The Cable

Ukraine’s Prime Minister Arseniy Yatsenyuk Resigns

After facing months of criticism for the slow pace of reforms and the abysmal state of the economy, Ukrainian Prime Minister Arseniy Yatsenyuk announced his resignation on Sunday in a televised address.

Ukrainian Prime Minister Arseniy Yatsenyuk delivers his annual report address to the parliament in Kiev on February 16, 2016.
Ukrainian President Petro Poroshenko on February 16 asked Prime Minister Arseniy Yatsenyuk to resign in the face of the government's perceived failure to fight endemic corruption and overcome a deep economic crisis. Poroshenko's dramatic intervention came as opinion polls showed growing public disenchantment with the pro-Western team that took over the leadership of the former Soviet nation after its 2014 pro-Western revolt. / AFP / SERGEI SUPINSKY        (Photo credit should read SERGEI SUPINSKY/AFP/Getty Images)
Ukrainian Prime Minister Arseniy Yatsenyuk delivers his annual report address to the parliament in Kiev on February 16, 2016. Ukrainian President Petro Poroshenko on February 16 asked Prime Minister Arseniy Yatsenyuk to resign in the face of the government's perceived failure to fight endemic corruption and overcome a deep economic crisis. Poroshenko's dramatic intervention came as opinion polls showed growing public disenchantment with the pro-Western team that took over the leadership of the former Soviet nation after its 2014 pro-Western revolt. / AFP / SERGEI SUPINSKY (Photo credit should read SERGEI SUPINSKY/AFP/Getty Images)

After facing months of criticism for the slow pace of reforms and the abysmal state of the economy, Ukrainian Prime Minister Arseniy Yatsenyuk announced his resignation on Sunday in a televised address.

The decision comes after he narrowly survived a no-confidence vote in his government and sets the stage for President Petro Poroshenko to consolidate power and install his close ally, Volodymr Groysman, a member of his own party, as the next prime minister.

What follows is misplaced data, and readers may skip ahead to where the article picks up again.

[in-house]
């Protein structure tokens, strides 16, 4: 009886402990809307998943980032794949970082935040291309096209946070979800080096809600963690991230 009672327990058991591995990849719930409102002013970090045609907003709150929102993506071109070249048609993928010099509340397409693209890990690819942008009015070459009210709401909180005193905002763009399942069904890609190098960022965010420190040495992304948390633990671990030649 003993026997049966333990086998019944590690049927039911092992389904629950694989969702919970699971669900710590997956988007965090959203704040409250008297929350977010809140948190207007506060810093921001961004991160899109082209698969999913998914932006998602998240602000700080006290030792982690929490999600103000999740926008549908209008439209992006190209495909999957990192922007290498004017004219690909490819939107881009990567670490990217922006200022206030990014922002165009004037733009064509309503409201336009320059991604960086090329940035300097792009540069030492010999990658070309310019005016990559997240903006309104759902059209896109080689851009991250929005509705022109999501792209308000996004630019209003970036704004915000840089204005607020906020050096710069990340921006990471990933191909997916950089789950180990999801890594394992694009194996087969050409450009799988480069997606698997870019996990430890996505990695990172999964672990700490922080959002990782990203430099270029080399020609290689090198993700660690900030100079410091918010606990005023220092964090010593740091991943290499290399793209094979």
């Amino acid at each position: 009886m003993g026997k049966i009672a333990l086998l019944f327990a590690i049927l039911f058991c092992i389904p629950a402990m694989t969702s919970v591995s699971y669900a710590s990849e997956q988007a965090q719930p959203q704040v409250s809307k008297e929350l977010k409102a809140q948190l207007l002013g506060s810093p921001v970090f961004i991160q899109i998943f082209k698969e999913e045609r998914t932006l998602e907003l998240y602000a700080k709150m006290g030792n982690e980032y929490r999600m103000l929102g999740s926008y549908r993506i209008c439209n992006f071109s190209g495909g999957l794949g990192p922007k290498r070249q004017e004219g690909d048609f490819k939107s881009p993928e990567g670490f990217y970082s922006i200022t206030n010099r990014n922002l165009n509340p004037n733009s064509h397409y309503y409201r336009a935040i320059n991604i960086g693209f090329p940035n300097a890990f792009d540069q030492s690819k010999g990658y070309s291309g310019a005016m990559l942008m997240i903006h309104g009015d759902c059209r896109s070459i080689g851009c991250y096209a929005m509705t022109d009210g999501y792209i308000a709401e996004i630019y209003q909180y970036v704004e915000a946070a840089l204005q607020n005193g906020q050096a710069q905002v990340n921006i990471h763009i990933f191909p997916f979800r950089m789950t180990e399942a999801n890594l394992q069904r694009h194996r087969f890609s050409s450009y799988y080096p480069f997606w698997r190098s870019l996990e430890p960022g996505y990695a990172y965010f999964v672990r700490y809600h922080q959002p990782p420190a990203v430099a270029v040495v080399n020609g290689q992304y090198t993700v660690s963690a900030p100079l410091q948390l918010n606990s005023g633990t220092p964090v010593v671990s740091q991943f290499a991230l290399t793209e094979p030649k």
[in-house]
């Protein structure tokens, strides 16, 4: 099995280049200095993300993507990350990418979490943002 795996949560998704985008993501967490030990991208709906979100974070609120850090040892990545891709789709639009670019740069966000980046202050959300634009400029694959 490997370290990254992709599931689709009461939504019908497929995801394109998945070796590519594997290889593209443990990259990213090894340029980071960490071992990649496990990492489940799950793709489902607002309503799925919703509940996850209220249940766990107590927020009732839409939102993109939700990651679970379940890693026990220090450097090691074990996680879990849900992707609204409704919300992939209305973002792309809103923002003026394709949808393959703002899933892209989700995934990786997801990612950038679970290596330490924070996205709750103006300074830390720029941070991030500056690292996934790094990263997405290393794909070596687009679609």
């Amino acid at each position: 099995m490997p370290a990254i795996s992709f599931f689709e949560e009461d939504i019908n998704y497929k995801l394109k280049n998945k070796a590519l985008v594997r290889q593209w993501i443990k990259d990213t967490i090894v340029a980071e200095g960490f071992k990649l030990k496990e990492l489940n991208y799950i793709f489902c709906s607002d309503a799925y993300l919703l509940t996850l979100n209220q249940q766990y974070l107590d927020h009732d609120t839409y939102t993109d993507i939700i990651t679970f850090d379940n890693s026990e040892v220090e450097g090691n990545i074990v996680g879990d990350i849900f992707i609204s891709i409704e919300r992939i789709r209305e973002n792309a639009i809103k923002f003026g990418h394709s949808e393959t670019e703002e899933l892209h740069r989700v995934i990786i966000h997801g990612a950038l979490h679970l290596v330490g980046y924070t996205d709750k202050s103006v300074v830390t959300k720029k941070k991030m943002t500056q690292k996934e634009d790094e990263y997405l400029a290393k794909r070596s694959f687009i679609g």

“Having done everything to ensure stability and make a smooth transition of power possible, I decided to step down from the post of prime minister of Ukraine,” said Yatsenyuk.

Yatsenyuk, a pro-Western leader and longtime ally of senior State Department diplomat Victoria Nuland, came to power on a platform of cleaning up government and implementing economic reforms. In a notoriously leaked phone call at the height of Ukraine’s political crisis in February 2014, Nuland told the U.S. ambassador to Ukraine that she preferred Yatsenyuk for a senior position in the country’s fledgling government. “Yats is the guy who’s got the economic experience, the governing experience,” she said.

But the 41-year-old politician has come under fire for allegedly sidelining the government’s reform efforts, which prompted Poroshenko to ask for his resignation earlier this year. That led to a no-confidence vote in the Ukrainian parliament in February, which Yatsenyuk narrowly survived.

In his remarks on Sunday, Yatsenyuk said he would formally submit his resignation to parliament on Tuesday.

“My decision is based on a several reasons,” he said. “The political crisis in the government has been unleashed artificially, the desire to change one person has blinded politicians and paralyzed their will to bring about real changes in the country.”